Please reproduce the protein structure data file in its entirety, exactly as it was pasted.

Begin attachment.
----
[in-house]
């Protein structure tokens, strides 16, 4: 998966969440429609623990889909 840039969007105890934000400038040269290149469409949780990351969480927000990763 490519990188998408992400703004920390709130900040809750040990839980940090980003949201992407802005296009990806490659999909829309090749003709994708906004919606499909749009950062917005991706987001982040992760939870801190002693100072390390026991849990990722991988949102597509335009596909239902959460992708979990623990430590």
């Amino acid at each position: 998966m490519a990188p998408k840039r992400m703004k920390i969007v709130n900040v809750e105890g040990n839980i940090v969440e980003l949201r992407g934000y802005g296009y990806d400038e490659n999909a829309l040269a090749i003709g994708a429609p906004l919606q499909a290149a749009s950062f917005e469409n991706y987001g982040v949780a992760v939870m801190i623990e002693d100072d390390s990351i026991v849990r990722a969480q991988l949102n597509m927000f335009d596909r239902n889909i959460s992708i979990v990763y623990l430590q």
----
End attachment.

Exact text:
[in-house]
């Protein structure tokens, strides 16, 4: 998966969440429609623990889909 840039969007105890934000400038040269290149469409949780990351969480927000990763 490519990188998408992400703004920390709130900040809750040990839980940090980003949201992407802005296009990806490659999909829309090749003709994708906004919606499909749009950062917005991706987001982040992760939870801190002693100072390390026991849990990722991988949102597509335009596909239902959460992708979990623990430590």
């Amino acid at each position: 998966m490519a990188p998408k840039r992400m703004k920390i969007v709130n900040v809750e105890g040990n839980i940090v969440e980003l949201r992407g934000y802005g296009y990806d400038e490659n999909a829309l040269a090749i003709g994708a429609p906004l919606q499909a290149a749009s950062f917005e469409n991706y987001g982040v949780a992760v939870m801190i623990e002693d100072d390390s990351i026991v849990r990722a969480q991988l949102n597509m927000f335009d596909r239902n889909i959460s992708i979990v990763y623990l430590q």